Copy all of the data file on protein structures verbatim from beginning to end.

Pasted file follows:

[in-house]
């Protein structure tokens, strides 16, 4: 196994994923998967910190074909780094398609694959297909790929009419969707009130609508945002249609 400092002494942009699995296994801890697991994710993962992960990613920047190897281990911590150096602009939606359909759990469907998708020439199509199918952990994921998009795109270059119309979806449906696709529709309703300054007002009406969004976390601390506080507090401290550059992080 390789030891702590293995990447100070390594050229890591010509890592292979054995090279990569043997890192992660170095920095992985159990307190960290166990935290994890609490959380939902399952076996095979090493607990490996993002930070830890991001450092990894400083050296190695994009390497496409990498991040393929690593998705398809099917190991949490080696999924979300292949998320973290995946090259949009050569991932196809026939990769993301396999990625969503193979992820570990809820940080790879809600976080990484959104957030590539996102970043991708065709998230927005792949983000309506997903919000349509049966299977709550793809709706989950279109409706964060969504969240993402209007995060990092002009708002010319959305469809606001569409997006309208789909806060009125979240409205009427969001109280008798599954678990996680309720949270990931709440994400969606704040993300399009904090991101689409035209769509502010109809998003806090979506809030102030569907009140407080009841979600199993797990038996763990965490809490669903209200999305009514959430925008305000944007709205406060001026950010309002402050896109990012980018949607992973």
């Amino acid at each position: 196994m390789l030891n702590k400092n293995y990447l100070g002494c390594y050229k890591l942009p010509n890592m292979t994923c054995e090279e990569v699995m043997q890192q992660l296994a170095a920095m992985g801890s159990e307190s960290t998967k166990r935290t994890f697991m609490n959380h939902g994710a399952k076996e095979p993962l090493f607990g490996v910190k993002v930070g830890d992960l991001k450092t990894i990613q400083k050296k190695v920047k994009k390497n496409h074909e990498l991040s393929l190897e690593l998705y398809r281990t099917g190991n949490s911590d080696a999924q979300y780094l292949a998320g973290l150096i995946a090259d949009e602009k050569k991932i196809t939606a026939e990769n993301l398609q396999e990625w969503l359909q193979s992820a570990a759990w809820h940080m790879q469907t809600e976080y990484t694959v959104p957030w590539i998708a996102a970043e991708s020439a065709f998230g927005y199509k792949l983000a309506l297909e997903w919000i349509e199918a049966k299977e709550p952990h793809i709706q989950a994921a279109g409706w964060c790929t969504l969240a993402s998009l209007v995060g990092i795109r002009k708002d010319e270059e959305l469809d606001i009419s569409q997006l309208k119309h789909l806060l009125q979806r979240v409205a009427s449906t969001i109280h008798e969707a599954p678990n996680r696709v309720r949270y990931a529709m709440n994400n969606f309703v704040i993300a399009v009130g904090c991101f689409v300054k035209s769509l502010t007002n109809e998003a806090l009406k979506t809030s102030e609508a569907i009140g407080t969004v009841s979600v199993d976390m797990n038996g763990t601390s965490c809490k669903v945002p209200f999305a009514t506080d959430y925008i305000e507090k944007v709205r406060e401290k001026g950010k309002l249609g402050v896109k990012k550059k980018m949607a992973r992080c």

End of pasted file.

[in-house]
């Protein structure tokens, strides 16, 4: 196994994923998967910190074909780094398609694959297909790929009419969707009130609508945002249609 400092002494942009699995296994801890697991994710993962992960990613920047190897281990911590150096602009939606359909759990469907998708020439199509199918952990994921998009795109270059119309979806449906696709529709309703300054007002009406969004976390601390506080507090401290550059992080 390789030891702590293995990447100070390594050229890591010509890592292979054995090279990569043997890192992660170095920095992985159990307190960290166990935290994890609490959380939902399952076996095979090493607990490996993002930070830890991001450092990894400083050296190695994009390497496409990498991040393929690593998705398809099917190991949490080696999924979300292949998320973290995946090259949009050569991932196809026939990769993301396999990625969503193979992820570990809820940080790879809600976080990484959104957030590539996102970043991708065709998230927005792949983000309506997903919000349509049966299977709550793809709706989950279109409706964060969504969240993402209007995060990092002009708002010319959305469809606001569409997006309208789909806060009125979240409205009427969001109280008798599954678990996680309720949270990931709440994400969606704040993300399009904090991101689409035209769509502010109809998003806090979506809030102030569907009140407080009841979600199993797990038996763990965490809490669903209200999305009514959430925008305000944007709205406060001026950010309002402050896109990012980018949607992973």
């Amino acid at each position: 196994m390789l030891n702590k400092n293995y990447l100070g002494c390594y050229k890591l942009p010509n890592m292979t994923c054995e090279e990569v699995m043997q890192q992660l296994a170095a920095m992985g801890s159990e307190s960290t998967k166990r935290t994890f697991m609490n959380h939902g994710a399952k076996e095979p993962l090493f607990g490996v910190k993002v930070g830890d992960l991001k450092t990894i990613q400083k050296k190695v920047k994009k390497n496409h074909e990498l991040s393929l190897e690593l998705y398809r281990t099917g190991n949490s911590d080696a999924q979300y780094l292949a998320g973290l150096i995946a090259d949009e602009k050569k991932i196809t939606a026939e990769n993301l398609q396999e990625w969503l359909q193979s992820a570990a759990w809820h940080m790879q469907t809600e976080y990484t694959v959104p957030w590539i998708a996102a970043e991708s020439a065709f998230g927005y199509k792949l983000a309506l297909e997903w919000i349509e199918a049966k299977e709550p952990h793809i709706q989950a994921a279109g409706w964060c790929t969504l969240a993402s998009l209007v995060g990092i795109r002009k708002d010319e270059e959305l469809d606001i009419s569409q997006l309208k119309h789909l806060l009125q979806r979240v409205a009427s449906t969001i109280h008798e969707a599954p678990n996680r696709v309720r949270y990931a529709m709440n994400n969606f309703v704040i993300a399009v009130g904090c991101f689409v300054k035209s769509l502010t007002n109809e998003a806090l009406k979506t809030s102030e609508a569907i009140g407080t969004v009841s979600v199993d976390m797990n038996g763990t601390s965490c809490k669903v945002p209200f999305a009514t506080d959430y925008i305000e507090k944007v709205r406060e401290k001026g950010k309002l249609g402050v896109k990012k550059k980018m949607a992973r992080c």